Most makers use a contrasting wood for these picked out from another detail on the overall piece they are making, but of course you don't have to. The wedge material needs to be machined to a tight fit in the mortise and not over-size, or the wedge will cut into the surrounding rail. Make sure you cut a reasonably long piece as this makes it easier to handle when cutting the wedges on the bandsaw.
If you prefer to cut them by hand, it gives you more material for the vice to grip. If I only have a few to cut, I will cut them with a dovetail saw by hand, however it is easier to cut consistently uniform wedges with a jig on the bandsaw. A simple jig can be made from a piece of ply; just make an angled cut to hold your blank at the right angle for the size wedge you want. This runs along the bandsaw fence. Make the wedges over length by about 6mm.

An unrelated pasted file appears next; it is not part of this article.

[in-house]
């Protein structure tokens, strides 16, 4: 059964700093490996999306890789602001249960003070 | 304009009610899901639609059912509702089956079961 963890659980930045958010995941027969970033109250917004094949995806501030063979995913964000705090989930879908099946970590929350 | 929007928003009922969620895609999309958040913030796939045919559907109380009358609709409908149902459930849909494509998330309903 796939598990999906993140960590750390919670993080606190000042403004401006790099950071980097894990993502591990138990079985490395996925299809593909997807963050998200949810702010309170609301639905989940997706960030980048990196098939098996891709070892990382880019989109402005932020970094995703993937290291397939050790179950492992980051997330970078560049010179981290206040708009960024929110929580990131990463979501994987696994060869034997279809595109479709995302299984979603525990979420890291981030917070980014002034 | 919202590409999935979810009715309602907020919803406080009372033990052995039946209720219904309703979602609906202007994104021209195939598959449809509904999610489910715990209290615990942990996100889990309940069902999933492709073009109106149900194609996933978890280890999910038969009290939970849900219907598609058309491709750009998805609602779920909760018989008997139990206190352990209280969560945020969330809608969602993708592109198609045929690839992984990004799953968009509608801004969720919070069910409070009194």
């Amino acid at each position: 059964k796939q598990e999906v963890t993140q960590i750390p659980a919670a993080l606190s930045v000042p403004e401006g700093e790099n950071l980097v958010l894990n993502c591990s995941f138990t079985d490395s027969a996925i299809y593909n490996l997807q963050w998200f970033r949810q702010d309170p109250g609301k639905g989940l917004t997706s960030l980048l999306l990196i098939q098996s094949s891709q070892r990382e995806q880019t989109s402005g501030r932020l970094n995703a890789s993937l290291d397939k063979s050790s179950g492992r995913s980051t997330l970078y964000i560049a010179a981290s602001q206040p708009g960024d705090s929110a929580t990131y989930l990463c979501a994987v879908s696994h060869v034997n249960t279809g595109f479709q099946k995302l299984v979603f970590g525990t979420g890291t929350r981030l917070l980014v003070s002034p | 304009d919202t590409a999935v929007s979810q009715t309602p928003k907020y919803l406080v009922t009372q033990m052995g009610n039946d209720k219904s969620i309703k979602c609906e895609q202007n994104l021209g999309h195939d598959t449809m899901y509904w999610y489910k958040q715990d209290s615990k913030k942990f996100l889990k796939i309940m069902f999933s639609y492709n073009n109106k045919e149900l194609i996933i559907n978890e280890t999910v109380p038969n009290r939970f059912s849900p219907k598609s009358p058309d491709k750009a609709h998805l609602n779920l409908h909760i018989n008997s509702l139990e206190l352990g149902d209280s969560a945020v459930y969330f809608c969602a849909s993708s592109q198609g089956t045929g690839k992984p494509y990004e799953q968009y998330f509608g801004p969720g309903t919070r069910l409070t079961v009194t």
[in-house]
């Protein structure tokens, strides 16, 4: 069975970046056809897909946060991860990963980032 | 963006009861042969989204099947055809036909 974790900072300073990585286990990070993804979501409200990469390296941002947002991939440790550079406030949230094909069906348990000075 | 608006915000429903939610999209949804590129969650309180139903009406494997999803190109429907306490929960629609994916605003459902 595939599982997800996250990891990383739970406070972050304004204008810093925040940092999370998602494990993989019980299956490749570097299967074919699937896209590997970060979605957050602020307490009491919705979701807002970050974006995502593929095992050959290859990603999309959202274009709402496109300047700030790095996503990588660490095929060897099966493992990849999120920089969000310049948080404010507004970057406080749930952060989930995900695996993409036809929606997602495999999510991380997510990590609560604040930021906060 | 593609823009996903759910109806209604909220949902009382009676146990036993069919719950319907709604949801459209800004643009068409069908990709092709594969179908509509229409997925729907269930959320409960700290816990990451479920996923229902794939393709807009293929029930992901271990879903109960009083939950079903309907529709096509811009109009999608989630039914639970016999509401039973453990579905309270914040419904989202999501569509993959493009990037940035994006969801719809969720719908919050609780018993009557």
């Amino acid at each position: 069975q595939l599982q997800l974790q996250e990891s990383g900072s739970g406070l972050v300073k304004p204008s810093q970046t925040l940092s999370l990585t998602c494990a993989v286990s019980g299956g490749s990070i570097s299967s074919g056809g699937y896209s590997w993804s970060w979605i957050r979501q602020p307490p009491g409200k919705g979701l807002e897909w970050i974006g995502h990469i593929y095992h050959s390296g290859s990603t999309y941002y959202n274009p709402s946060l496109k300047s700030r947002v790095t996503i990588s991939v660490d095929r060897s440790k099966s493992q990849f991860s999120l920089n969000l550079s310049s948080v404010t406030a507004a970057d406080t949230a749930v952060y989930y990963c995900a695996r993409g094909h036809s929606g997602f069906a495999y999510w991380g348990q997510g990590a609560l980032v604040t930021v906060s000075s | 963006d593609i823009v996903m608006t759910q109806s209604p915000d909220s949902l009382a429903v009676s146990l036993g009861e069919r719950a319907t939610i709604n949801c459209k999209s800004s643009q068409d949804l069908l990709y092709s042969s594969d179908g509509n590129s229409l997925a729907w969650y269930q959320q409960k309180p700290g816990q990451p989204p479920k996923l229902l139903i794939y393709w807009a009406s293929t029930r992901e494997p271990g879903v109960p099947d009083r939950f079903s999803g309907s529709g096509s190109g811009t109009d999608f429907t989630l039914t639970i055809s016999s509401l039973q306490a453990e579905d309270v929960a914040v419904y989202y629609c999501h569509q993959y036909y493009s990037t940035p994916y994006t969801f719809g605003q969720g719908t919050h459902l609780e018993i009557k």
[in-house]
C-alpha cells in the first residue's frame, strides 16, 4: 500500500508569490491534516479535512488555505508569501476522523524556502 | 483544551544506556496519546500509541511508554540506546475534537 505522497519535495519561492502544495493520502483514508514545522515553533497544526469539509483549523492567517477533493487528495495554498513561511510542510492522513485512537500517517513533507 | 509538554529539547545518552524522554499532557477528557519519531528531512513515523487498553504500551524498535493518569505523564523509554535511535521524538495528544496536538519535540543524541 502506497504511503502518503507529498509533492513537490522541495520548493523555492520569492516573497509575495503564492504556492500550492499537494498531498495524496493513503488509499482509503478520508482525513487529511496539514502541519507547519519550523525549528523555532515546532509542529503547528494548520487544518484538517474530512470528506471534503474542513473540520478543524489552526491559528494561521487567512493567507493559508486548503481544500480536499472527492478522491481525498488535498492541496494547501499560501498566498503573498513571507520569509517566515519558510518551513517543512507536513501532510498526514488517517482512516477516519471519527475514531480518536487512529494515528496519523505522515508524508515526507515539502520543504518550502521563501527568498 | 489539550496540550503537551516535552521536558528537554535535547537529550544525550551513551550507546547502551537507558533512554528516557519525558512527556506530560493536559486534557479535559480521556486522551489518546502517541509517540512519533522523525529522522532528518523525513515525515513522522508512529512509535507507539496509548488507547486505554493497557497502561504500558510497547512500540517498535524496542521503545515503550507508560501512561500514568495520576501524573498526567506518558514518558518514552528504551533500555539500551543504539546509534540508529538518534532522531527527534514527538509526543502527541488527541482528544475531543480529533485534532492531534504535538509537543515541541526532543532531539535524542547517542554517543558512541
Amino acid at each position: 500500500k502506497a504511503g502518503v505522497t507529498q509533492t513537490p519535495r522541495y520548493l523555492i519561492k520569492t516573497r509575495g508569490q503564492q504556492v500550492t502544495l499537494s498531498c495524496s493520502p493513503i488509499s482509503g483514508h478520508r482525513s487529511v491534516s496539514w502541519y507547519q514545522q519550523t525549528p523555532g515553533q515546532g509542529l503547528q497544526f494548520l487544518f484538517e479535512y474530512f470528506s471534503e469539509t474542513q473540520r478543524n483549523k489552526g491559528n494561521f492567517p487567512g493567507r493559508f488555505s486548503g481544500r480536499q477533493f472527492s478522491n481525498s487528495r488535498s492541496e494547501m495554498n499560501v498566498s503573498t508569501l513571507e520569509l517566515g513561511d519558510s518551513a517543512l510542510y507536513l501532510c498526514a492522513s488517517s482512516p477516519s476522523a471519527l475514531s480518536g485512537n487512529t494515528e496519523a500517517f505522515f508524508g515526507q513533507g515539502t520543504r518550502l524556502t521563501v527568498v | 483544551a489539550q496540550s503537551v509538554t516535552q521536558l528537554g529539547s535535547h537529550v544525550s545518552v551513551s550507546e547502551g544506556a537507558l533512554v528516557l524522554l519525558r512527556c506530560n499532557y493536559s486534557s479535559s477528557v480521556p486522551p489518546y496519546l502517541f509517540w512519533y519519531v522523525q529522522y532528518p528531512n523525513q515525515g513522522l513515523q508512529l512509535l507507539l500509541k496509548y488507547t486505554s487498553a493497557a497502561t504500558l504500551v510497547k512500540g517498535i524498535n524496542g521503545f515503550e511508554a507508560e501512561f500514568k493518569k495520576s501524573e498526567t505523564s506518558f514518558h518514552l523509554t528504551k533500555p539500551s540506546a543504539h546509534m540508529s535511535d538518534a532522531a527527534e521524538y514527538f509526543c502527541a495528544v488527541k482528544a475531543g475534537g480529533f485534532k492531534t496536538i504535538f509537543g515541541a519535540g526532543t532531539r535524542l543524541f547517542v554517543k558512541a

All that's left to do now is glue up and drive the wedges home.
The basic principles are the same for diagonal wedges. These are usually used on a retangular tenon. The difference between this type of wedging and a double wedge is that it is a less aggressive spread of the tenon. These can look very effective in a row on the side of a cabinet.
The wedge slot is only the thickness of the saw kerf, and there are no cut outs for the tenon expansion, so it is really a tightening device. It is surprisingly effective. I tried it dry on my test piece for this article and could not get it undone, so I tapped it home fully, cleaned it up, and it is still tight. Who needs glue!
The wedge is essentially a flat piece the thickness of the kerf, and it is better to be slightly tight rather than loose. I taper mine on the bottom to make tapping it home easier.
The thing to remember with these is that the wedge width needs to be the diagonal width of the tenon, otherwise you will find that you have a little gap in each corner. Happy wedging!